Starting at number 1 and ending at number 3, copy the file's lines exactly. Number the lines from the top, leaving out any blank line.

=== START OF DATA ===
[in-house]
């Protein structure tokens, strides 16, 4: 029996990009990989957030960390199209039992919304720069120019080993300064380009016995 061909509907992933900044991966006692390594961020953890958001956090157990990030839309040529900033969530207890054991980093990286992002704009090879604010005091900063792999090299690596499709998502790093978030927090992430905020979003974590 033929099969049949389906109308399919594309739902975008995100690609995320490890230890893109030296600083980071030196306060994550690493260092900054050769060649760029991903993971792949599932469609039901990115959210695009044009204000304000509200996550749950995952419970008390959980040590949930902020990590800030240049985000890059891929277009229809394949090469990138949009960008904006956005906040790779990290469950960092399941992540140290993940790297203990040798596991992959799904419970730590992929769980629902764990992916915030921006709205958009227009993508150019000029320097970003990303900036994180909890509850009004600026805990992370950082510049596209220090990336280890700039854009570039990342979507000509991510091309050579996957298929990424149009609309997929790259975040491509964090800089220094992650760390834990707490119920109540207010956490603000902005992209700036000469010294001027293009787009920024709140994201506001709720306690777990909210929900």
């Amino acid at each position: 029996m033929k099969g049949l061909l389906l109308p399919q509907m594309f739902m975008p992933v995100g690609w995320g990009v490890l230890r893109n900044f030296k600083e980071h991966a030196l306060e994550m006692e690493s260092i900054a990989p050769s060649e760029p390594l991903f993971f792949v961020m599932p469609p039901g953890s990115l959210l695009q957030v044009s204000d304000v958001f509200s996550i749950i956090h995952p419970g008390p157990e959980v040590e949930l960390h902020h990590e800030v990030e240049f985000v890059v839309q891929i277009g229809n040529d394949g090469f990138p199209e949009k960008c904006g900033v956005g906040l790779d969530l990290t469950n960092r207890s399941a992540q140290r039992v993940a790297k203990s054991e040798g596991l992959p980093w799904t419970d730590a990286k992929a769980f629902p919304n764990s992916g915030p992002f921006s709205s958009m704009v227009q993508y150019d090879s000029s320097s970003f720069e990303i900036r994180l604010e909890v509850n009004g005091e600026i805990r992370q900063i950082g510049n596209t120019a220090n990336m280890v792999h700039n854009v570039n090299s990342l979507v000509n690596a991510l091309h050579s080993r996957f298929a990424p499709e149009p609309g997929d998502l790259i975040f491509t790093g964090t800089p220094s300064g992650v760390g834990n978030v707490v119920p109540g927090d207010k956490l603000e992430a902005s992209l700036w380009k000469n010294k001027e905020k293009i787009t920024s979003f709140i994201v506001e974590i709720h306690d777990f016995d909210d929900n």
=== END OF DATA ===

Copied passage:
[in-house]
């Protein structure tokens, strides 16, 4: 029996990009990989957030960390199209039992919304720069120019080993300064380009016995 061909509907992933900044991966006692390594961020953890958001956090157990990030839309040529900033969530207890054991980093990286992002704009090879604010005091900063792999090299690596499709998502790093978030927090992430905020979003974590 033929099969049949389906109308399919594309739902975008995100690609995320490890230890893109030296600083980071030196306060994550690493260092900054050769060649760029991903993971792949599932469609039901990115959210695009044009204000304000509200996550749950995952419970008390959980040590949930902020990590800030240049985000890059891929277009229809394949090469990138949009960008904006956005906040790779990290469950960092399941992540140290993940790297203990040798596991992959799904419970730590992929769980629902764990992916915030921006709205958009227009993508150019000029320097970003990303900036994180909890509850009004600026805990992370950082510049596209220090990336280890700039854009570039990342979507000509991510091309050579996957298929990424149009609309997929790259975040491509964090800089220094992650760390834990707490119920109540207010956490603000902005992209700036000469010294001027293009787009920024709140994201506001709720306690777990909210929900």
């Amino acid at each position: 029996m033929k099969g049949l061909l389906l109308p399919q509907m594309f739902m975008p992933v995100g690609w995320g990009v490890l230890r893109n900044f030296k600083e980071h991966a030196l306060e994550m006692e690493s260092i900054a990989p050769s060649e760029p390594l991903f993971f792949v961020m599932p469609p039901g953890s990115l959210l695009q957030v044009s204000d304000v958001f509200s996550i749950i956090h995952p419970g008390p157990e959980v040590e949930l960390h902020h990590e800030v990030e240049f985000v890059v839309q891929i277009g229809n040529d394949g090469f990138p199209e949009k960008c904006g900033v956005g906040l790779d969530l990290t469950n960092r207890s399941a992540q140290r039992v993940a790297k203990s054991e040798g596991l992959p980093w799904t419970d730590a990286k992929a769980f629902p919304n764990s992916g915030p992002f921006s709205s958009m704009v227009q993508y150019d090879s000029s320097s970003f720069e990303i900036r994180l604010e909890v509850n009004g005091e600026i805990r992370q900063i950082g510049n596209t120019a220090n990336m280890v792999h700039n854009v570039n090299s990342l979507v000509n690596a991510l091309h050579s080993r996957f298929a990424p499709e149009p609309g997929d998502l790259i975040f491509t790093g964090t800089p220094s300064g992650v760390g834990n978030v707490v119920p109540g927090d207010k956490l603000e992430a902005s992209l700036w380009k000469n010294k001027e905020k293009i787009t920024s979003f709140i994201v506001e974590i709720h306690d777990f016995d909210d929900n």